But, in a larger sense, we cannot dedicate, we cannot consecrate, we cannot hallow this ground. The brave men, living and dead, who struggled here have consecrated it, far above our poor power to add or detract. The world will little note, nor long remember, what we say here, but it can never forget what they did here.

It is for us the living, rather, to be dedicated here to the unfinished work which they who fought here have thus far so nobly advanced. It is rather for us to be here dedicated to the great task remaining before us, that from these honored dead we take increased devotion to that cause for which they gave the last full measure of devotion, that we here highly resolve that these dead shall not have died in vain, that this nation, under God, shall have a new birth of freedom, and that government of the people, by the people, for the people, shall not perish from the earth.

### Investigation 2: Sampling Words

• Examine the average length of words in the sample

### Example Class Results

The population mean of all 268 words is 4.295 letters

### Investigation 2: Sampling Words

• Students use Minitab to select sample and compare results

• Example results

### Investigation 2: Sampling Words

• Then turn to technology (applet)

• What is the long-term behavior of this (random) sampling method?

• Unbiased method?

• What happens if we change sample size? Population size?

### Investigation 2: Sampling Words

• Using various forms of technology to support student conceptual learning

• Tailored to the context

• Dynamic, interactive, and visual

• Easy to use

• Confront most common student misconceptions directly

• Distinguish randomization from random sampling

### Investigation 3: Kissing the Right Way

• Biopsychology observational study

• Güntürkün (2003) recorded the direction turned by kissing couples to see if there was also a right-sided dominance.

### Investigation 3: Kissing the Right Way

• Is 1/2 a plausible value for p, the probability a kissing couple turns right?

• Binomial Simulation applet

• Introduce idea of two-sided p-value

• Is 2/3 a plausible value for p, the probability a kissing couple turns right?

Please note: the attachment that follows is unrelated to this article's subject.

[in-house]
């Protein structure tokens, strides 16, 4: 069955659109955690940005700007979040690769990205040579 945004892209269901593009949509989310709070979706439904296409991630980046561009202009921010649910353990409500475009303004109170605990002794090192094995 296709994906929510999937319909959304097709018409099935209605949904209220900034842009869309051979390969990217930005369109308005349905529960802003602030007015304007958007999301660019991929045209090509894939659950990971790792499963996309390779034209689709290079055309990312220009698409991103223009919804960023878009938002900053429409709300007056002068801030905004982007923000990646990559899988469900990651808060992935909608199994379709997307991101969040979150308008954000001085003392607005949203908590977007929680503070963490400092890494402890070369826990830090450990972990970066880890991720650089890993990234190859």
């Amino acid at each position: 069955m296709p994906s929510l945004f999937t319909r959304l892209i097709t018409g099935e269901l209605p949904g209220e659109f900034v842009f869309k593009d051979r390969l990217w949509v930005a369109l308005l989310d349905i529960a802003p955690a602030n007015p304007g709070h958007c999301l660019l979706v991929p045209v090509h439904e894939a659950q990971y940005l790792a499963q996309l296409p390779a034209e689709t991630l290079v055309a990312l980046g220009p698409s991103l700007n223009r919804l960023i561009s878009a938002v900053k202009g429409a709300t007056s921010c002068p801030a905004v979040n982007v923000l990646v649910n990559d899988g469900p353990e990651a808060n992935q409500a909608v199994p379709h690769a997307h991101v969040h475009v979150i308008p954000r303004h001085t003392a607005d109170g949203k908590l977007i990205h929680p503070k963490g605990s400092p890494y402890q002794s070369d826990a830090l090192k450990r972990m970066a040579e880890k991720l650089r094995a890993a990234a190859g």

• Discuss calculation of non-symmetric two-sided p-values

### Investigation 3: Kissing the Right Way

• Have students explore and develop an “interval” of plausible values for p

### Later Investigations

• Use another applet to explore the meaning of confidence level

• z vs. t

• Robustness of t-intervals

### Investigation 3: Kissing the Right Way

• Encourage students to make predictions and test their knowledge

• Use the technology to minimize computational burden so students focus on concepts

• Return to key ideas often, increasing the level of complexity each time

• Give them a taste for the modern flavor of statistical practice and methodology

### Investigation 4: Sleepless Drivers

• Sociology case-control study

• Connor et al (2002) investigated whether those in recent car accidents had been more sleep deprived than a control group of drivers

### Investigation 4: Sleepless Drivers

• Sample proportion that were in a car crash

• Sleep deprived: .581

• Not sleep deprived: .466

Odds ratio: 1.59

• How often would such an extreme observed odds ratio occur by chance, if there was no sleep deprivation effect?

1.59

### Investigation 4: Sleepless Drivers

• Students investigate this question through

• Computer simulation (Minitab)

• Empirical sampling distribution of odds-ratio

• Empirical p-value

• Approximate mathematical model

### Investigation 4: Sleepless Drivers

• SE(log-odds) =

• Confidence interval for population log odds:

• sample log-odds +z* SE(log-odds)

• Back-transformation

• 90% CI for odds ratio: 1.13 – 2.24

### Investigation 4: Sleepless Drivers

• Students understand process through which they can investigate statistical ideas

• Students piece together powerful statistical tools learned throughout the course to derive new (to them) procedures

• Concepts, applications, methods, theory

### Expectations of Students (Midterm Qs)

• Issues in sampling, nonsampling errors

• Understand the implications of improper sampling

• Analyze data numerically and graphically, communicate their results

• Be able to explain how random variability affects the conclusions we should draw

• Verbalize student conclusions that follow based on study design – Causation? Generalizability?

• Explain the idea behind randomization/sampling distributions, think statistically

• Increasing understanding of confidence, p-value

### Discussion

• Are these worthy goals?

• Recruiting students into statistics (2nd course…)

• Preparing future teachers

• Is such a course feasible?

• Learning environment

• Course structure

• Integration of technology

• What are the essential components in students’ ability and understanding to assess?

• Applets, data files, other resources:

www.rossmanchance.com/iscam/

• Faculty development workshop (July 18-22, 2005):

www.rossmanchance.com/prep/workshop.html

• Review copies of text:

www.duxbury.com

### Thank you

• Allan Rossman (arossman@calpoly.edu)

• Beth Chance (bchance@calpoly.edu)